The remains of some World War 2 fighter pilots have been found in the Philippines, but the Filipino government is being uncooperative about their return, and is holding out for a nice big dollop of military aid. Meantime, a campaign group led by the daughter of one of the deceased is putting pressure on Dalton and his administration to get a result, a problem he doesn’t need in the run-up to the midterms. POTUS takes the problem away from the Department of Defense and gives it to State instead, which is a vote of confidence in Elizabeth, but potentially problematic given that the last time she met the idiot Filipino president, Andrada, he sexually assaulted her and she punched him on the nose. And Henry and Stevie are refused service in a DC restaurant by the ex-serviceman who owns the premises.
It presumably takes most of M-Sec’s diplomatic savvy to prevent her from ordering the carpet-bombing of the Phillipines, and having someone smash the pissy little restaurant up as well. Instead she tries to break the logjam. She starts in America, where authorisation of the military aid package is being held up by one “Senator Callister”, who turns out in fact to be Luke Wheeler out of Nashville. I was hoping that at some point she would offer to start wheelin’ and dealin’ with him, but I was sorely disappointed. Anyway, Senator Wheeler declines to change his position, which he dresses up as a principled stance on the human rights record of Andrada; but which instead, on investigation, turns out instead to have been motivated by a nasty little collision between his xenophobia and his ambition: he is considering a run for the White House himself and sees Elizabeth as a potential rival. President Luke Wheeler! Wheels up on Air Force One! I could go for that, particularly if, say, Juliette Barnes were made his Chief of Staff.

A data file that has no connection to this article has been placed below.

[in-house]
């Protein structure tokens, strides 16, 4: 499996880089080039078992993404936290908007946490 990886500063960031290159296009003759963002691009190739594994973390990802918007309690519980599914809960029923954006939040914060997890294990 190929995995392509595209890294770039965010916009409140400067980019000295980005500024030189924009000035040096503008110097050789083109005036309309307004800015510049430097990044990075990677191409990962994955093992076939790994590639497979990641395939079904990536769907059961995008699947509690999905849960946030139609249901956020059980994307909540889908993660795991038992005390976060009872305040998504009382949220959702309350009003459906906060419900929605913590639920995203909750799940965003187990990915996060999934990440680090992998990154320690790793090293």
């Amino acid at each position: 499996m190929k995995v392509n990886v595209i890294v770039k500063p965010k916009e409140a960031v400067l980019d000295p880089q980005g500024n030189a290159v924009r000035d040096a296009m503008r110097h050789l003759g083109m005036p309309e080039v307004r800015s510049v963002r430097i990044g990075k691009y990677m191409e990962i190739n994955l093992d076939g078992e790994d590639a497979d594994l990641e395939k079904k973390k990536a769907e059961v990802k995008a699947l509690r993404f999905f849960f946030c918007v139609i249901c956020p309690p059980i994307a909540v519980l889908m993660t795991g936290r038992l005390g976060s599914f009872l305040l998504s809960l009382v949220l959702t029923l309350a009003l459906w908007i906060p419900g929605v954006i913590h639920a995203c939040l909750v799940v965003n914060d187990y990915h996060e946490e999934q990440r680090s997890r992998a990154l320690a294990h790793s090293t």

But I’m getting ahead of myself here. Returning to Mad Sec as presently written: Elizabeth, having struck out with Wheeler, decides to fly to Manila to tackle Andrada on his home patch. She is ultimately successful in bringing the boys home, but another problem then presents itself: one of the deceased might not be eligible for a military funeral because he had deserted before returning and dying in battle. So which is more important: the desertion or his death? Send for Mr Ethics himself, Henry, whose advice the Commander-in-Chief listens to and ignores. Meantime, M-Sec’s younger daughter Alison is working for the campaign of a charismatic young candidate for Congress, but when he compromises on a key policy she’s so appalled she decides not to vote. Quite rightly, Elizabeth tells her to get the hell over herself already and go and vote. (Personally, I’d not only make it easier to vote, I’d make it compulsory. That’s how you ensure that politicians take more account of the needs of the presently disenfranchised.) The show draws a line linking deaths in battle and the right to vote: it’s about as subtle as, well, having your plane blown out of the sky by artillery fire, but that’s very much par for the course with this show at the moment. Like last week, this episode was no more or less than Mad Sec doing its thing, which it does very well.